I was my own publicist. I made my own press/media kit, my own teaching guide. I sent review copies out myself, often posing as my own editor/publisher. I don’t say this with hubris. At the time, I had a lot of shame and embarrassment that I didn’t even have one person on my team trying to get my story collection out there. I guess this might be more usual than unusual though. I have a friend who won a very prestigious poetry award associated with an Ivy League school, and said prestigious award didn’t even have a cover artist, and the poet had to take on that responsibility themselves.
A final gripe about publisher placing publisher responsibilities on the author-writer: I had to entirely take ownership for post-publication award considerations too (which is why I know so much about them—I had to all the research myself). Every week I was going to the post office with my N-95 and a tote bag full of books, which I paid to send out myself. I also paid for all the expensive post-publication award entry fees up front (and had to fight to be reimbursed by my publisher!). Authorship is not always glamourous!
Some may say this isn’t the author’s responsibility, but what else was I do to? What were my options? The truth is, if you publish a book, there are very specific windows that certain benchmarks must be met, and if your publisher (or you, acting as a proxy publisher) doesn’t hit them, author opportunities slip away. Thankfully, when my poetry book came out a year later in 2021 (on an entirely different press), that editor was much, much more proactive about working with me to try to get my book out there in the world, but I still had to actively make a calendar of deadlines and advocate for my book so my publisher could hit them to submit to awards. Although I don’t think my poetry collection even received one longlist nomination for a post-publication award. Sorry I was a bad return-on-investment, Nayt.
So if you want to know one of many reasons I’m less concerned with authorship at the moment, it’s because even to this day I’m still recovering from the burnout I experienced between 2019–2021. Because when I was acting as an author I also had to be my own publicist, marketing team, graphic designer (I designed both my book covers!), ebook dev (I coded Moonflower…’s ebook myself!), and beyond—on top of being a writer. Needless to say, the writing itself took a back-burner to this new task of being an author. The well of creativity and creative energy is not an infinite resource—at least for me. Once the water is gone, it takes time to fill back up. Especially when one is trying to work a full-time job during a global pandemic. Which is why I can say with confidence that I didn’t write much in 2019, 2020, 2021, and even the first half of 2022.
Before I go on to talk a little bit more about what it’s important for me to focus on being a “writer” at the moment instead of an “author,” I also wanted to just say that all these psychogeographic borders of author categories are mostly meaningless (outside of rules for contests/fellowships). What do I mean by author categories? Oh, you know: “emerging writer,” “emerged writer,” “established writer,” “debut writer,” “midlist writer,” “mid-career writer,” and so on. These categories are mostly vexatious to the writer, yet we are tasked with concerning ourselves with them.
So, what am I? I couldn’t tell you. I’m well aware that I have two books published on two university presses, but beyond a very small readership, I’m just one of many obscure, little-known working writers who published a book or two, got very minor attention, and then had to go back to the drawing board to begin again. I published my first poetry chapbook as a teenager nearly 20 years ago, but it’s possible that if I were to publish a first novel there would be language trying to depict me a some new, emerging, debut author when mentally I’m already in the nursing home waiting for Bingo Night.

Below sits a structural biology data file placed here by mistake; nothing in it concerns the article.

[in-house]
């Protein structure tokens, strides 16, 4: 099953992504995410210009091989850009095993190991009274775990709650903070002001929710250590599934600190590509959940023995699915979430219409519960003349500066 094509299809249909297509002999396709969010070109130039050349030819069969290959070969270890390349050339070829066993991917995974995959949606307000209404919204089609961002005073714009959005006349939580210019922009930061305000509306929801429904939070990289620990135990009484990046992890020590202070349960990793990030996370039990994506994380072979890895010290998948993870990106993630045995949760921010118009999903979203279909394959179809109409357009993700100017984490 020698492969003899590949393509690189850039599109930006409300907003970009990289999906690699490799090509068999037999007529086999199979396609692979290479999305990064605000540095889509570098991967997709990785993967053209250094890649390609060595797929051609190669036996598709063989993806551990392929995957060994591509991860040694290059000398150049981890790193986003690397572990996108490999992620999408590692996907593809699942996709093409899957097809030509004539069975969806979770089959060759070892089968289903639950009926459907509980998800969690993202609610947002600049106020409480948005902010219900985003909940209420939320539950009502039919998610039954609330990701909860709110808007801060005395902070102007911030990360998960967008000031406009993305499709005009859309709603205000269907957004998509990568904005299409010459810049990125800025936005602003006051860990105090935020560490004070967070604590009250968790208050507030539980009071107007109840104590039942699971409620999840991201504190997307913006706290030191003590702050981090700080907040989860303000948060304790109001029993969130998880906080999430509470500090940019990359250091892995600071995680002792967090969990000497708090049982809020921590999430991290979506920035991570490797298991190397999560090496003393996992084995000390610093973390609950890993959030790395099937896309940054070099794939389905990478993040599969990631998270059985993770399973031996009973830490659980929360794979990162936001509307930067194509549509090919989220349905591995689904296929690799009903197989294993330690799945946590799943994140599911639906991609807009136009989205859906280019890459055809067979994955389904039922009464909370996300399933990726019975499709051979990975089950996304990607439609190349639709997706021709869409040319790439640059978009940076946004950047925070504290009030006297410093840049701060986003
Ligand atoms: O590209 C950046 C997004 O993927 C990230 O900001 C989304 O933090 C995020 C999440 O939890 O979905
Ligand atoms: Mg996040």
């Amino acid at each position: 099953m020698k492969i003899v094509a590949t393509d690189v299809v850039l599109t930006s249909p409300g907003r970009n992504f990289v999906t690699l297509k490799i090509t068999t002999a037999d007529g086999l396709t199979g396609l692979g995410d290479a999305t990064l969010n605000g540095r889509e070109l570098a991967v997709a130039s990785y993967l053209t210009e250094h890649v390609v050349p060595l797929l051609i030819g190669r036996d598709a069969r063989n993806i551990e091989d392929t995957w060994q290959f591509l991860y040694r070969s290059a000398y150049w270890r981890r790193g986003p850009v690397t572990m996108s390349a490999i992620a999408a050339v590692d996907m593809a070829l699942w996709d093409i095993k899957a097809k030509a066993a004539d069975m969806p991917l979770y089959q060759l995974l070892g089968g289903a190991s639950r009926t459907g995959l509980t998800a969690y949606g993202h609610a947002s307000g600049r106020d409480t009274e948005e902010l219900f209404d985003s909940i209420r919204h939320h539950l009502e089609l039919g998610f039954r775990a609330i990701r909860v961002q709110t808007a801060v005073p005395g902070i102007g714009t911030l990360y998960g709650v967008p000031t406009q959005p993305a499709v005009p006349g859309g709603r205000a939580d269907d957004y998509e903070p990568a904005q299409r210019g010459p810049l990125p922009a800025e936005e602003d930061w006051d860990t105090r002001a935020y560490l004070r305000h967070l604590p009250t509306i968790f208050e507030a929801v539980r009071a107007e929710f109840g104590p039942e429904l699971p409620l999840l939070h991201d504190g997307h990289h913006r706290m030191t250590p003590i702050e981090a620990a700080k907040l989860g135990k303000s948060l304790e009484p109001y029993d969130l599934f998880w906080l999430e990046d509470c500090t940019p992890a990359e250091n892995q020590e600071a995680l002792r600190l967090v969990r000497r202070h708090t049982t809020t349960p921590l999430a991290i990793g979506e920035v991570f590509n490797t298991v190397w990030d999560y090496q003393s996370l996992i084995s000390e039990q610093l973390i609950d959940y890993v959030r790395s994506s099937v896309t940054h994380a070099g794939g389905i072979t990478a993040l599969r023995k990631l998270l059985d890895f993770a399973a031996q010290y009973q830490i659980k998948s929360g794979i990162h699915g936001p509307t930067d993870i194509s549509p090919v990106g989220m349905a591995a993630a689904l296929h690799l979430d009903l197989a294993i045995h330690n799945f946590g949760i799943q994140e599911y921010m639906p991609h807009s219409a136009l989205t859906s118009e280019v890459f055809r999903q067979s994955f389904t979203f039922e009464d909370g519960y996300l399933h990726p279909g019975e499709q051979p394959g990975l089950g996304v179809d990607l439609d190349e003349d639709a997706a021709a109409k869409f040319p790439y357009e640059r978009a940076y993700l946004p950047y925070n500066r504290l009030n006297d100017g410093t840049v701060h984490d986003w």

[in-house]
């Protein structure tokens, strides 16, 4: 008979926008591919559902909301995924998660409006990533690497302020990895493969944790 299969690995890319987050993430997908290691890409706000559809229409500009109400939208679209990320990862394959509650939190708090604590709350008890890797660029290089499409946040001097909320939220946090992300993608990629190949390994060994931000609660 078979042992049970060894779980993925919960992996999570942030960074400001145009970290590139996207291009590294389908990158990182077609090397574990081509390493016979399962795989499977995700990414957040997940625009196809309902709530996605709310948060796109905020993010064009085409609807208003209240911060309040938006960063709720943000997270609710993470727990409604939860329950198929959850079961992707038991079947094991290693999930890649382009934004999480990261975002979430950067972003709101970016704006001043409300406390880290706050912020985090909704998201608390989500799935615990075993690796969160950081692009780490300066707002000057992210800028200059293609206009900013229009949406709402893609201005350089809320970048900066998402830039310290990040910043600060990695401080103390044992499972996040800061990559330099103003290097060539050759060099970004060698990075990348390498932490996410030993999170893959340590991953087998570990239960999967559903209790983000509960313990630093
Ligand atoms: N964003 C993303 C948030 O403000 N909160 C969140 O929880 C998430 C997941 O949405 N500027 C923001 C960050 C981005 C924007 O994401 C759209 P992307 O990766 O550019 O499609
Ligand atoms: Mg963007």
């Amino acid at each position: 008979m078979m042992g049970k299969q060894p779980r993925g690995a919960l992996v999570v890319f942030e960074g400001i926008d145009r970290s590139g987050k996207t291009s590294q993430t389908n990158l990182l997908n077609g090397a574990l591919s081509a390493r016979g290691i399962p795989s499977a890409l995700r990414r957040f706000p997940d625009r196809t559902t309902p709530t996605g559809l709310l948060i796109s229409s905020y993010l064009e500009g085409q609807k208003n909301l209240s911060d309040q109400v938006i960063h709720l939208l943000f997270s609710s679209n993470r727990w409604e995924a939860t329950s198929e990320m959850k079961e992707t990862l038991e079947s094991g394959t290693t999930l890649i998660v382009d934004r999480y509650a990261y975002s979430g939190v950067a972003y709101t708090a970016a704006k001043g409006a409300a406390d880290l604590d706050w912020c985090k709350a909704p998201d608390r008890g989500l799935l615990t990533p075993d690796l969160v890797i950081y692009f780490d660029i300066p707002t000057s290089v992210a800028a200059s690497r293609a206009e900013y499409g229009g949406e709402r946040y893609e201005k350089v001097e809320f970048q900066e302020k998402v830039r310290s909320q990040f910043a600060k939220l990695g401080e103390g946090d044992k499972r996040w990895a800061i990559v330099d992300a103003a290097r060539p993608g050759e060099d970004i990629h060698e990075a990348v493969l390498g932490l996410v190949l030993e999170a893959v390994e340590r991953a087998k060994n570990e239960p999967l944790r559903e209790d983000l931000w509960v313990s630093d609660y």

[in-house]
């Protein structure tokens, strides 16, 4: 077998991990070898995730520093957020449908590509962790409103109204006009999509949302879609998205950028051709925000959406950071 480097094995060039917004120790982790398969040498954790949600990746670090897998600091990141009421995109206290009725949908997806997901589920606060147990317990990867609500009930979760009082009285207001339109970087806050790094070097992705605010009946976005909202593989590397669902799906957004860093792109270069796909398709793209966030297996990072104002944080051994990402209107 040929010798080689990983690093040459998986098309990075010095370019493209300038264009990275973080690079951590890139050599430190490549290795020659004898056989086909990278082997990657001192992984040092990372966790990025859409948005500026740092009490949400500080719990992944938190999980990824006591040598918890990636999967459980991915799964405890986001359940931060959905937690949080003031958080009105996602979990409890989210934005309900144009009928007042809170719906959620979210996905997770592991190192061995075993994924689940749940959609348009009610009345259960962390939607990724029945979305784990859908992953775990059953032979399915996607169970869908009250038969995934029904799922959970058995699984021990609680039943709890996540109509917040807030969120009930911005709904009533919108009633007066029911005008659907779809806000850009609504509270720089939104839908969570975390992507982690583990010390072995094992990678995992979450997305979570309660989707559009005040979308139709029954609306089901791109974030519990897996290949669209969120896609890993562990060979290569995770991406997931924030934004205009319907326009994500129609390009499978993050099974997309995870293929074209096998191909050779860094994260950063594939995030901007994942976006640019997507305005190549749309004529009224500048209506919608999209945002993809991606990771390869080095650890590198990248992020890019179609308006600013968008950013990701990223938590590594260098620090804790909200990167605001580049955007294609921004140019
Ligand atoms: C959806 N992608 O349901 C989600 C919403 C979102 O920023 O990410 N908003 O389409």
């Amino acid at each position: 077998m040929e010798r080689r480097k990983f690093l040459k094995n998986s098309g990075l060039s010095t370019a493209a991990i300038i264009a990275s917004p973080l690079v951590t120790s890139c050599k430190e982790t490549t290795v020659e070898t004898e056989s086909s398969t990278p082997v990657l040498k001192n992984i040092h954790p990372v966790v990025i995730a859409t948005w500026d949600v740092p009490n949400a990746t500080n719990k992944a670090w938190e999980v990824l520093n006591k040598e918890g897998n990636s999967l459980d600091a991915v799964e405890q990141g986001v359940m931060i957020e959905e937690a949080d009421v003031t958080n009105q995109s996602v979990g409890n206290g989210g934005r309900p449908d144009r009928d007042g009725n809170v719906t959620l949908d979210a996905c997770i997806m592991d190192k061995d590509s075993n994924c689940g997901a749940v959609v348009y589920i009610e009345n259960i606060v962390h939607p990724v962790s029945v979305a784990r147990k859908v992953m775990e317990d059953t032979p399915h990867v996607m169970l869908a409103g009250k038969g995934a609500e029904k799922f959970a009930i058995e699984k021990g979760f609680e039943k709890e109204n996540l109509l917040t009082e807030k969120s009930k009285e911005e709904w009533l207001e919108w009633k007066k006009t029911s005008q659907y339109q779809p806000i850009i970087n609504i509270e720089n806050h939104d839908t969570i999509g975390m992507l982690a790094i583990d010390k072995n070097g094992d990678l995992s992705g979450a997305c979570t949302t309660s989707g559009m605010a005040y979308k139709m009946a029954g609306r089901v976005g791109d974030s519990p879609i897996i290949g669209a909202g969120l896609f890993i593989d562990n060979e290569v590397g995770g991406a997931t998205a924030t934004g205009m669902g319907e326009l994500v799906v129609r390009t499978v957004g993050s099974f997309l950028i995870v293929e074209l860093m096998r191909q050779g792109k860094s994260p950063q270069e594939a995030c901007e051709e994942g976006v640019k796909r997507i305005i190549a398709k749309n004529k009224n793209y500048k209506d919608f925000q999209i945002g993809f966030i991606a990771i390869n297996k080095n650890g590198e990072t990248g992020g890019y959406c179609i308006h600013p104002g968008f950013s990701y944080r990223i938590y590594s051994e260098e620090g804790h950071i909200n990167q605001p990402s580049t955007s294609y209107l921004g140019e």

Publishing the books I have published may help me secure future opportunities—including if I go on the academic job market one day—but otherwise they have not changed my life at all any more than the self-published poetry chapbooks I printed at Kinko’s in the mid-2000s and sold on LiveJournal and open mic feature nights did.
Which is also to say: authorship is hard and it’s not a sustainable state of being for most of us. So you—yes, you—stop comparing yourselves to all those people you follow on the internet. We are constantly barraged with messages of what successful and sustained authorship looks like, even if we might not consciously think about it that way. This is especially true with the ever-increasingly parasocial, panoptic growth of social media. I can’t even log into Twitter now without seeing a periwinkle-hued screencap of someone’s Publishers Marketplace announcement, but I also remember even five years ago when this trend doesn’t exist. We learn from each other, we witness other notions of authorship, and we replicate it. Social media seems to increasingly amplify perceptions of successes instead of all the failures that build up toward that success (AKA the ‘iceberg illusion,’ which I talked about before). And then we all start mimicking other people’s ideas of success, yada-yada. It’s awful. We’re awful. Let’s keep going. It’s the hermeneutic circle, baby!
Before I go on and dive a little bit deeper to talk about my own writing (I mean it this time!), I want to say (as I always do): this is all extremely subjective. And also, as I will continue to emphasize, entirely out of my (and your) control. Maybe if my books had won dazzling prizes or gotten reviews in primo publications, I wouldn’t be sitting here now reflecting on why I’m less concerned with the life of an author at the moment—because someone would have given me a handsome advance for a novel, and I would be churning that out instead and wearing my author hat far more often. Maybe I wouldn’t even have gone back to get my doctorate if my books had emerged with a certain kairos that had resulted in being connected to a tenure-track teaching job that would have been a good fit for me.